This definitive list should be every foodie’s companion during a visit to Madhya Pradesh
Madhya Pradesh’s cuisine is a reflection of its central location. Bound by Bundelkhand and Mewar to the north, Gujarat to the west and Maharashtra to the south, the state has a distinct culture and language, though its cuisine borrows some elements from its neighbours–be it Gujarati kadhi-fafda and khaman (dhokla) and Rajasthani style dal-baati–churma with a twist, to the love for poha stemming from its proximity to Maharashtra. Still, MP has its own set of treats unique to certain places.
If Gwalior has its bedai and Jabalpur its badkul, then Burhanpur is known for its mawa jalebis, maande and daraba. Bhopal has a Chatori Gali (Eat Street), buzzing with food stalls selling kebabs and paaya (trotter soup). But all culinary journeys in M.P. begin in Indore, the imperial city of the Holkars. Despite the local fondness for namkeen (savoury snacks) and charkha (spicy) flavours, Indoris love their sweets. So much so, that poha-jalebi is considered as acceptable as macaroni and cheese.
Breakfast rests on the four pillars of samosa, kachori, poha and jalebi. Chhappan Dukaan, a precinct of 56 shops, mostly food joints, is Indore’s street food centre. Visitors flock to local food legends like Vijay Chaat House and Johnny Hot Dog. By night, the party shifts to Sarafa, where jewellery shops down their shutters at dusk and food stalls reclaim the streets. Locals and tourists alike feast on garadu (deep fried yam), sabudana khichdi, dahi bada, bhutte ka kees, kachori, desi pizzas, pasta and Maggi, besides desserts like mawa-bati, khoprapak (a coconut-based sweet), shrikhand and malpua.
Here’s a look at 25 typical treats from the region:
Gwalior’s local snack bedai is a puri stuffed with spiced lentils. Every morning, regulars queue up at S.S. Kachoriwala and Bahadura, an 80-year-old shop in Naya Bazaar for bedai, samosa, kachori, scrumptious jalebis and gulab jamuns. And while you’re on the foodie trail, stop by at Dilli Parathe Wala at Sarafa Bazaar, Agrawal Puri Bhandar at Nayi Sadak and Shankerlal Halwai’s legendary ladoos , which had a big patron in former PM Atal Bihari Vajpayee.
Jabalpur’s version of a jalebi is made of khoya and arrowroot batter. It is believed that the dark coloured sweet with a spongy texture was invented in 1889 by Harprasad Badkul, after whom it is named.
3. Khopra patties
A specialty from the western MP region of Malwa, khopra patties are golden-hued deep-fried aloo bondas with a stuffing of khopra (grated coconut) and dry fruits like cashews and raisins! Insanely delicious, it’s served with green mint-coriander chutney and red tamarind chutney. Try it at Vijay Chaat House in Indore or Amrit Sweets in Dewas.
Indore’s shikanji is a thick, milkshake enriched with dry fruits. It is regarded as a concoction created by Nagori Mishthan Bhandar in Bada Sarafa, which still churns out a limited batch daily. Since it is a blend of various ingredients, it is called shikanji (literally ‘mixture’) made from kesar, elaichi, javitri, jaiphal, kishmish, mattha and milk reduced for 12 hours and cooled for another 12 hours before being served cold. Shyam Sharma ji from Beawar in Rajasthan started a small sweet shop 35 years ago and called it Madhuram as he wanted a short and sweet name. Sporting a Krishna medallion, the cheery mustachioed owner, personally ladles out shikanji for visitors. “Aise gatak ke mat peena, ismein alag alag taste khojna!” (Don’t gulp it. Savour it slowly to discover its different hidden flavours). First shrikhand, then rabdi, dry fruit and milk.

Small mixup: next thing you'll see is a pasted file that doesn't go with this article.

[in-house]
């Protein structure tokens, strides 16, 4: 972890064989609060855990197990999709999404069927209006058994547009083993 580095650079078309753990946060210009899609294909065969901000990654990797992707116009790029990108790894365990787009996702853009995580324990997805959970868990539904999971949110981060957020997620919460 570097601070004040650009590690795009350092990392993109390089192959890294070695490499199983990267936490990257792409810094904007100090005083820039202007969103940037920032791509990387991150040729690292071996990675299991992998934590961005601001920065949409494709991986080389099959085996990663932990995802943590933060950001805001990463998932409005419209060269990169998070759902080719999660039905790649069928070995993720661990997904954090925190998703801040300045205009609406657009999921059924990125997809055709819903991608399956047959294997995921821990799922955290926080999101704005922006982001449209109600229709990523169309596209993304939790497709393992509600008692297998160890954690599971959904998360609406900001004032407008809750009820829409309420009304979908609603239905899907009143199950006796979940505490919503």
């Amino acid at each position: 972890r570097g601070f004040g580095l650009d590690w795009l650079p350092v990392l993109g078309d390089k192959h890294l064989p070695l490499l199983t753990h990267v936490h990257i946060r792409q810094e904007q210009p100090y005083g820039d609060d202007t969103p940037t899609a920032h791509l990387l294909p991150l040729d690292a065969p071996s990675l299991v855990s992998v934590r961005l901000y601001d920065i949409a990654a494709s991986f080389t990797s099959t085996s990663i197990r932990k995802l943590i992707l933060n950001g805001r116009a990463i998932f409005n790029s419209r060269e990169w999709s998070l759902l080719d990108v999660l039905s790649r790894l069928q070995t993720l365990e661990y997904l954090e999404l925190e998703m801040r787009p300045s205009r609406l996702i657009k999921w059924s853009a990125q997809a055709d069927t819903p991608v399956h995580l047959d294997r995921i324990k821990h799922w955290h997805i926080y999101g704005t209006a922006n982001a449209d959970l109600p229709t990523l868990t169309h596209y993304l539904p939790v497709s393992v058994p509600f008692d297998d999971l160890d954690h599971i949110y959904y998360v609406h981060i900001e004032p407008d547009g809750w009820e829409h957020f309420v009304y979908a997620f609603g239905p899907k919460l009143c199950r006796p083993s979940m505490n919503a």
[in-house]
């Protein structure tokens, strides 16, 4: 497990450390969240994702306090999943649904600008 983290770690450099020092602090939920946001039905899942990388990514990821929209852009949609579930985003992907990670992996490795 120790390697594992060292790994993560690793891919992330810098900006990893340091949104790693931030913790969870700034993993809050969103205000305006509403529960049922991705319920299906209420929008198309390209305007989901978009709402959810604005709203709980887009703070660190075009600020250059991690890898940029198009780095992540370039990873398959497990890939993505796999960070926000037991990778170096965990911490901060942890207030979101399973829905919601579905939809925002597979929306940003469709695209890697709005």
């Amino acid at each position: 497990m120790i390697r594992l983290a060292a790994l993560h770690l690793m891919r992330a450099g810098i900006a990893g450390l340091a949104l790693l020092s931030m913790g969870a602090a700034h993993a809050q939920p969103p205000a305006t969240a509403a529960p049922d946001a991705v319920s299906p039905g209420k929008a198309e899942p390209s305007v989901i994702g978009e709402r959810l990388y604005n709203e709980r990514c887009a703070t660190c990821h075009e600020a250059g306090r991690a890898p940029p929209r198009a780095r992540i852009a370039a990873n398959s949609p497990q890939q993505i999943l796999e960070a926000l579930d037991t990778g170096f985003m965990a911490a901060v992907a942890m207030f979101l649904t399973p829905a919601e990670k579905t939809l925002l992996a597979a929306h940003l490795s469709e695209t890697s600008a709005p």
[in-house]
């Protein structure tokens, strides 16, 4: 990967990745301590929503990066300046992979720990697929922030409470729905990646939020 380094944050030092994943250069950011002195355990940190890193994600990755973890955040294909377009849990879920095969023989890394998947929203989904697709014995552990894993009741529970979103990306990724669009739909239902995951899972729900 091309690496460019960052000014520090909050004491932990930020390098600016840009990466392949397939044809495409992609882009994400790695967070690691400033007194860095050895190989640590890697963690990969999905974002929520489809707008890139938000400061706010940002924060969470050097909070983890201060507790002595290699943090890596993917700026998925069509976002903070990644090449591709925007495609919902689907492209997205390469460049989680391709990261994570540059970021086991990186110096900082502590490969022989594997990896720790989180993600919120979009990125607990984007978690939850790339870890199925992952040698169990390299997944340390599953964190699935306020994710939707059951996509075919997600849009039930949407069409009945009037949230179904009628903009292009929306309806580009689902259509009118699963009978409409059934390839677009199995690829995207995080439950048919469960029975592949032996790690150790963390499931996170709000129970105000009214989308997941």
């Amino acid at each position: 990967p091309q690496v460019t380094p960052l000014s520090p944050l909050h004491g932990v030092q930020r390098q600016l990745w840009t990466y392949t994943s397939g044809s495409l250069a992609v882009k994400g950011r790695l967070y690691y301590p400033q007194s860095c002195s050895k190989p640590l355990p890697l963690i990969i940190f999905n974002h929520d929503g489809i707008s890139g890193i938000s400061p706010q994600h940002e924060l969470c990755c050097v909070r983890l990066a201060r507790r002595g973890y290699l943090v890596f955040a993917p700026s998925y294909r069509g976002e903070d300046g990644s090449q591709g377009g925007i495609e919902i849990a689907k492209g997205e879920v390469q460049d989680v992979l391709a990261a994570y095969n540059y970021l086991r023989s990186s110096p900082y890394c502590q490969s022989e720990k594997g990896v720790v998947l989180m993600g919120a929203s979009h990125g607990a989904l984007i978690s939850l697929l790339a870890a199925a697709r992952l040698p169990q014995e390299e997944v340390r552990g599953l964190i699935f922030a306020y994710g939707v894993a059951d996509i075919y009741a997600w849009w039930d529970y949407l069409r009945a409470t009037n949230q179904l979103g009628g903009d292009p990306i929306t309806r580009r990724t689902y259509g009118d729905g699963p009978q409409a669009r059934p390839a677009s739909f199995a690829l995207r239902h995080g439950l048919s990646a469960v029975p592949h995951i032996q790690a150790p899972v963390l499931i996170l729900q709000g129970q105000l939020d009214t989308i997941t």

A signature sweet from Bhind in Morena, gajak (sesame brittle) is mostly made of roasted sesame or peanuts and cashew, with jaggery and ghee. Gajak is a winter specialty with shops lined with these goodies. In Gwalior, Ratiram Gajak or Morena Gajak Bhandar are trusted for their quality products.
Unlike the Maharashtrian style poha, the Indori poha is much lighter with less use of oil and spices. It is topped with sev or mixture, chopped onion and coriander and served with a wedge of lime. Usually paired with hot scrumptious jalebis, you got to try the combo to believe it.
In the winter months, you’ll often see milk being reduced in large vessels outside sweet shops and hot jalebis dunked in it and served. A Khandwa specialty, the town’s famous son Kishore Kumar often longed to leave Bombay and go back to his roots. His common refrain was, “Doodh-jalebi khayenge, Khandwa mein bas jayenge.”
8. Bhutte ka kees
Across the Malwa region, maize is eaten as bhutte ka kees, made with grated corn (keesna means to ‘grate’), roasted in ghee and cooked in milk with spices. Sarafa Bazaar in Indore is the place to have it.
Corn is also used to make paniya or maize flour cakes, sandwiched between aak ka patta (leaves of Calotropis gigantea) and cooked on an open fire of dried cowpat. Best enjoyed at Hotel Gurukripa in Mandu, paniya is slightly bigger and flatter than a bafla, but served with the same accompaniments – dal, sabzi. onion and chutneys
The traditional bread is bafla, a small ball of wheat dough. The bafla is typically boiled in water, roasted over dung cakes on an iron griddle and dunked in ghee. It is served as a thali meal with dal, kadhi, aloo sabzi and chutneys of garlic and coriander, often rounded off with laddoos. At Hotel Sai Palace near Mangalnath temple in Ujjain, turbaned stewards serve an unlimited meal for Rs. 200.